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[TowerTalk] Comments on Lighting from a non-expert

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Subject: [TowerTalk] Comments on Lighting from a non-expert
From: (Tom Rauch)
Date: Wed, 03 Jun 1998 17:22:32 +0000
To: <>
> Date:          Wed, 03 Jun 1998 13:20:31 -0400 (EDT)
> From:
> Subject:       Re: [TowerTalk] Comments on Lighting from a non-expert
> To:  ,, 

Hi Steve,

>       Isn't this the purpose of a porcupine static charge dissipated? 

So far as I know, it is the purported purpose of using this device 
in a different application than it's original design use on an 
aircraft flying THROUGH the clouds.

> on the tower, this device provides many points of contact with the cloud 

With my 200 ft tower, most clouds are too far away for such coupling 
except during a strike. It might work on a tower that reaches into 
the clouds (like an airplane does) but not on my stubby little 
tower. ;-)

> its charge as it passes by. Being mounted to the tower and the tower ground
> system, most of the charge is bled directly to ground before it causes a
> leader from the cloud. 

So if we measured the huge potential difference between the cloud and 
earth, this teeny-tiny ion cloud would be transporting enough charges 
to make a significant change in charge differences between those 
distant systems?

We certainly could visualize that effect.
If we add up all the energy in the corona discharge creating that 
tiny ion cloud,  and compare that energy over time to the amount of 
energy released in a lightning strike over the duration of the 
strike, they would have to somewhat compare to each other in 
intensity in order for any change in potential difference to take 

That assumes of course that every ionized molecule or any free 
electrons created in the air somehow drifts up to the cloud 
thousands of feet away *without* forming an ionized  leader.  


Now let's picture how much energy is stored. Visualize a power supply 
big enough to charge a cloud up enough to discharge to the earth once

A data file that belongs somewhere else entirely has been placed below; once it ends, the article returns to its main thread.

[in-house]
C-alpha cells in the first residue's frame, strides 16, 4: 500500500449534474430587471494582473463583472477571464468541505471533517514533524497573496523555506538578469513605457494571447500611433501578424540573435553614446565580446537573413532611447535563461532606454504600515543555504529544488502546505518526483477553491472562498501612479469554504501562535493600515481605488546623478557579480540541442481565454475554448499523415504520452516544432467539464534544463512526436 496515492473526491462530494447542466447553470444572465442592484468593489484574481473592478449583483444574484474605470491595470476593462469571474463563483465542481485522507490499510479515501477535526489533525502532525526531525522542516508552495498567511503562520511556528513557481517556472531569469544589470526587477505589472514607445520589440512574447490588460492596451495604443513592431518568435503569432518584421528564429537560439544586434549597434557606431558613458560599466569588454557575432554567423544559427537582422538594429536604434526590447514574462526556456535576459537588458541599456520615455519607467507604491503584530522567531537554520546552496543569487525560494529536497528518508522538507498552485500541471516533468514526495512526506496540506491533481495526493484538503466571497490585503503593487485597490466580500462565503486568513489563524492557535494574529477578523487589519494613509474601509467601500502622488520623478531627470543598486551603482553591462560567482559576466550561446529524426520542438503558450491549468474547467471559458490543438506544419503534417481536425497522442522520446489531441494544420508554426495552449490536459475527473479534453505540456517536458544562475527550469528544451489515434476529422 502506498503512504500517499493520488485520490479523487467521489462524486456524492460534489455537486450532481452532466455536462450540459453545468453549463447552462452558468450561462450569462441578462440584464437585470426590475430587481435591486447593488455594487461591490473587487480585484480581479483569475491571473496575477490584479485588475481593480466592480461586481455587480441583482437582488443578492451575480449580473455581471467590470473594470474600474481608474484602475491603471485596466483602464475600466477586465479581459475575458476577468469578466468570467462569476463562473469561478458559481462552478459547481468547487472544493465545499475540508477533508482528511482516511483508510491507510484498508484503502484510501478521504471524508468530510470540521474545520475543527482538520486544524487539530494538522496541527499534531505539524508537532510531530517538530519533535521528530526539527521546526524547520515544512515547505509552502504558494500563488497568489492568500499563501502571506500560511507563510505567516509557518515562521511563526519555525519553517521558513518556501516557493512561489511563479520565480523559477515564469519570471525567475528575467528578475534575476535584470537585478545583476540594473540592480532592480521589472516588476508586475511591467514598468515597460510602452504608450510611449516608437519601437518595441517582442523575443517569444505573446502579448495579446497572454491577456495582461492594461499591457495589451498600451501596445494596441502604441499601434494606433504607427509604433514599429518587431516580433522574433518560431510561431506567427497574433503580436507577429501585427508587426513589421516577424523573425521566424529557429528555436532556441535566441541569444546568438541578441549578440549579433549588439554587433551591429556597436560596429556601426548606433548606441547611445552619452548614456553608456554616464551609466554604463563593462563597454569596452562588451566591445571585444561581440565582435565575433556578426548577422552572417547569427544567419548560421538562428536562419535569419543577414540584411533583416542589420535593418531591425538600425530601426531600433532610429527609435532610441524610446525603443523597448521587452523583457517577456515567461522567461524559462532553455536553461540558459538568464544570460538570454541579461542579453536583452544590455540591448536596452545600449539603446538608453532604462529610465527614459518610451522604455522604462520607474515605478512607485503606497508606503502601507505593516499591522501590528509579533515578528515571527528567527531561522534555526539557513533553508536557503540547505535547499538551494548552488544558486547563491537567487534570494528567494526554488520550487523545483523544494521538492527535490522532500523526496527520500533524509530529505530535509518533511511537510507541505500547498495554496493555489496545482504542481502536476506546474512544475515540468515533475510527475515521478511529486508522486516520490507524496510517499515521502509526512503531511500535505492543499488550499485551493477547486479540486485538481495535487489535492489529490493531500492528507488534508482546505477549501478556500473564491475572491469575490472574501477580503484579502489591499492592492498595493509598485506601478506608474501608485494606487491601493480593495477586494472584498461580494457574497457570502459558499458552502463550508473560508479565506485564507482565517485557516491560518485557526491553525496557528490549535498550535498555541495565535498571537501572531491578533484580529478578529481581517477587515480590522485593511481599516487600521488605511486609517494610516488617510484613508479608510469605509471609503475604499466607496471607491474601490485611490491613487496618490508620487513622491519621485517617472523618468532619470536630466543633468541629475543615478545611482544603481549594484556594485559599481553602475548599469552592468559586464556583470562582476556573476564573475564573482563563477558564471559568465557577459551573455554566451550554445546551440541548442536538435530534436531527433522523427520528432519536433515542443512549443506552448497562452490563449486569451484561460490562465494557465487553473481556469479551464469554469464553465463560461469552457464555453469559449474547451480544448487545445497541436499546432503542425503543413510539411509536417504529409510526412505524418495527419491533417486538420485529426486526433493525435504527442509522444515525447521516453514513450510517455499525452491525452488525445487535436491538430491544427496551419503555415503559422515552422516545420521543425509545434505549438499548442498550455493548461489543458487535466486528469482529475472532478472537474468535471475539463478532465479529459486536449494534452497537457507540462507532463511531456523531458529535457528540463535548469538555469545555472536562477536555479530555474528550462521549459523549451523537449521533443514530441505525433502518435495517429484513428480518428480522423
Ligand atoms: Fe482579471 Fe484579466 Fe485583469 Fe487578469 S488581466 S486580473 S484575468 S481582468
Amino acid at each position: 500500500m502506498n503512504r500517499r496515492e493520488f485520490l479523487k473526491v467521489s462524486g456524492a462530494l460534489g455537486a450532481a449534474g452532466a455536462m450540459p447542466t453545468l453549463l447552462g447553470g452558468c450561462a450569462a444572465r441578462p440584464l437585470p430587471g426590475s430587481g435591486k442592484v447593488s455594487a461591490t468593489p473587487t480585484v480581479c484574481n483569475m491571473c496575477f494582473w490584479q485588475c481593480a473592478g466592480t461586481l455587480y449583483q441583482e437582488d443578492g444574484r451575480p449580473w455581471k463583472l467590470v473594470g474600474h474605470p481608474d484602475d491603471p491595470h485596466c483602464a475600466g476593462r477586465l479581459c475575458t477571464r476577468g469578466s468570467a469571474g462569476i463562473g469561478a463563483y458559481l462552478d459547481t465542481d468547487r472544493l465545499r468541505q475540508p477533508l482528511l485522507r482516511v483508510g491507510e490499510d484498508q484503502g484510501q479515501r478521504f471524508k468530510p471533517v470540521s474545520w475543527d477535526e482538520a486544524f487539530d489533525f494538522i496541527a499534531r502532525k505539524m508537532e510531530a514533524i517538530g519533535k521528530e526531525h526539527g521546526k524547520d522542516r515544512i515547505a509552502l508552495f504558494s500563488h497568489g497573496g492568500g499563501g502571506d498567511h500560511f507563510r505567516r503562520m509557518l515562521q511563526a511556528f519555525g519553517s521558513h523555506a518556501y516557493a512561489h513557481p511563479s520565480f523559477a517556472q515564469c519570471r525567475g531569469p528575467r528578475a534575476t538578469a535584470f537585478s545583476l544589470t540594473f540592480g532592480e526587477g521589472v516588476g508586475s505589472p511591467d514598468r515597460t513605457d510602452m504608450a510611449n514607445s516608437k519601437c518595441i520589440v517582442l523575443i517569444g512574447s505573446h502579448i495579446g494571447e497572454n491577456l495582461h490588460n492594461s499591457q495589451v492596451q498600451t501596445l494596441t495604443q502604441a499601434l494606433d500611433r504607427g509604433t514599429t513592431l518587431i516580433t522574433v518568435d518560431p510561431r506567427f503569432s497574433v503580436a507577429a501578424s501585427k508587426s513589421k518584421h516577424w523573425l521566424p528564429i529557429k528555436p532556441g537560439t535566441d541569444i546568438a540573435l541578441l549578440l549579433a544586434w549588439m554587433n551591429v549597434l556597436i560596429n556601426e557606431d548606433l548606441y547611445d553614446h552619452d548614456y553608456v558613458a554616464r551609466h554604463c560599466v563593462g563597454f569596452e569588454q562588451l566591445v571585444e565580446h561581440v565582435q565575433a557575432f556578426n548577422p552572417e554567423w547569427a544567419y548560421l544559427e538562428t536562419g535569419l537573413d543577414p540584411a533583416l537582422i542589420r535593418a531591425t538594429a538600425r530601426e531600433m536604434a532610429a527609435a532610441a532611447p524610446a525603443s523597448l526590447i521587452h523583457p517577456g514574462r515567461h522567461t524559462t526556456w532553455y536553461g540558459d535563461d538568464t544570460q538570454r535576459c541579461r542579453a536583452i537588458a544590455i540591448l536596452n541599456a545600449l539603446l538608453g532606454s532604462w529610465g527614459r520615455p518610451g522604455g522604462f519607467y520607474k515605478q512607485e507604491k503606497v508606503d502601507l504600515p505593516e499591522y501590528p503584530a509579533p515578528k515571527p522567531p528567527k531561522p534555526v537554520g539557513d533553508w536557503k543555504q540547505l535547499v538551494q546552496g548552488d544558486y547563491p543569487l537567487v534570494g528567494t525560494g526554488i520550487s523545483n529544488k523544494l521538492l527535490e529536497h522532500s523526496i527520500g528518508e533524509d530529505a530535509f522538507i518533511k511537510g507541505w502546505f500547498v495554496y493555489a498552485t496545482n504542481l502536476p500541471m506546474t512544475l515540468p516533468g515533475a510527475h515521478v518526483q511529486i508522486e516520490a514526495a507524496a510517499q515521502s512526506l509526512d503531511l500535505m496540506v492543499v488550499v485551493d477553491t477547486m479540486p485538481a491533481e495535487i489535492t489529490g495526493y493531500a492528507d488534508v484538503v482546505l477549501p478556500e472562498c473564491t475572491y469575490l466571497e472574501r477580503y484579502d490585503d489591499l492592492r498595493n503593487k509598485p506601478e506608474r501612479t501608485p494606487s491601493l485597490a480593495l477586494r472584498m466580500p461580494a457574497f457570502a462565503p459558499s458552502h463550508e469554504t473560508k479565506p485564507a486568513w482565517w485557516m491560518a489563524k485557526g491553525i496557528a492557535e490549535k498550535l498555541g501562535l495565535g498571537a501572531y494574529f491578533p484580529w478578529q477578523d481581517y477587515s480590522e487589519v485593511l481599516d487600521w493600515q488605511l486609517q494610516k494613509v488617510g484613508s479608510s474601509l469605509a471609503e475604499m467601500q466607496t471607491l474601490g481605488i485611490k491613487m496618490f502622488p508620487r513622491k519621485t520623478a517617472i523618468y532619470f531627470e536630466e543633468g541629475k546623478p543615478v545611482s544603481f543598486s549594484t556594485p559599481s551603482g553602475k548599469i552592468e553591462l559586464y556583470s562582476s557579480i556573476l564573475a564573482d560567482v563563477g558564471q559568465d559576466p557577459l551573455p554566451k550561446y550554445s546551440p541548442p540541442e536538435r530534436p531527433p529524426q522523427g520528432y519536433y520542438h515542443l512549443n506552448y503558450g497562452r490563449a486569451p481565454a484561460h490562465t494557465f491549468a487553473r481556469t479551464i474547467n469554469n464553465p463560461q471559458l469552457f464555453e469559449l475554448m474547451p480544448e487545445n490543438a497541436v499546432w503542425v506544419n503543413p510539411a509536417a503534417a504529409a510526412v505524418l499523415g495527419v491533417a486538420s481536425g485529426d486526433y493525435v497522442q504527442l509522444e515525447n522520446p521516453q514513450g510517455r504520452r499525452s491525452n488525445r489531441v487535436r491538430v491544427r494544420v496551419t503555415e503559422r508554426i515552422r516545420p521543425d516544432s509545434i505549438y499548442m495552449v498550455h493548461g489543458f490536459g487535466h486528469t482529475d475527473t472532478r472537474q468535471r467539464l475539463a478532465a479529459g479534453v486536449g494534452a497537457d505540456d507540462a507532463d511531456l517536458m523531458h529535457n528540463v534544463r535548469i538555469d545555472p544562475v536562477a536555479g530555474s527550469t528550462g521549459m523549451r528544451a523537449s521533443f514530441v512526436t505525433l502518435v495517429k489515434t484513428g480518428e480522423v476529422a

every ten or twenty minutes. The capacity of the cloud would be the 
energy storage, so all we need to do is trickle charge the cloud to a 
the few volts required to start an arc from cloud to earth.

Could we charge that cloud every ten minutes or so by running our 
power supply into a spike way down near earth?    

Even without exact numbers, it doesn't seem likely to me the very 
tiny little current involved, even when integrated over hours and 
hours of time, could ever even remotely approach the energy released 
in a strike..or that the spike does an effective job of coupling 
charges to the cloud. 

>Even if it doesn't totally prevent a strike, the resultant strike is
> quite a bit less than if it were not partially dissipated. And since you
> already have the aforementioned ground system installed, the resultant damage
> is probably zero (Warning - many assumptions).

I think you are saying the ion cloud partially discharges the 
storm cloud. If so, there must be a path from tower and earth to 
cloud,  causing the potential between cloud and earth to decrease. 
Short of an actual strike, where is that path and how much current 
would have to flow in that path? How does that path work without 
forming a leader? 

If the cloud doesn't provide such a path, all we are really doing is 
moving things around in a very small area near the point of corona 
discharge. The towers direct or indirect path to earth, even through 
a high resistance, would quickly replenish any charges lost to 
corona, and I'd bet darned few of those charges would make it to the 
cloud.... unless the spike thing was on an airplane flying through 
the cloud.

73, Tom W8JI

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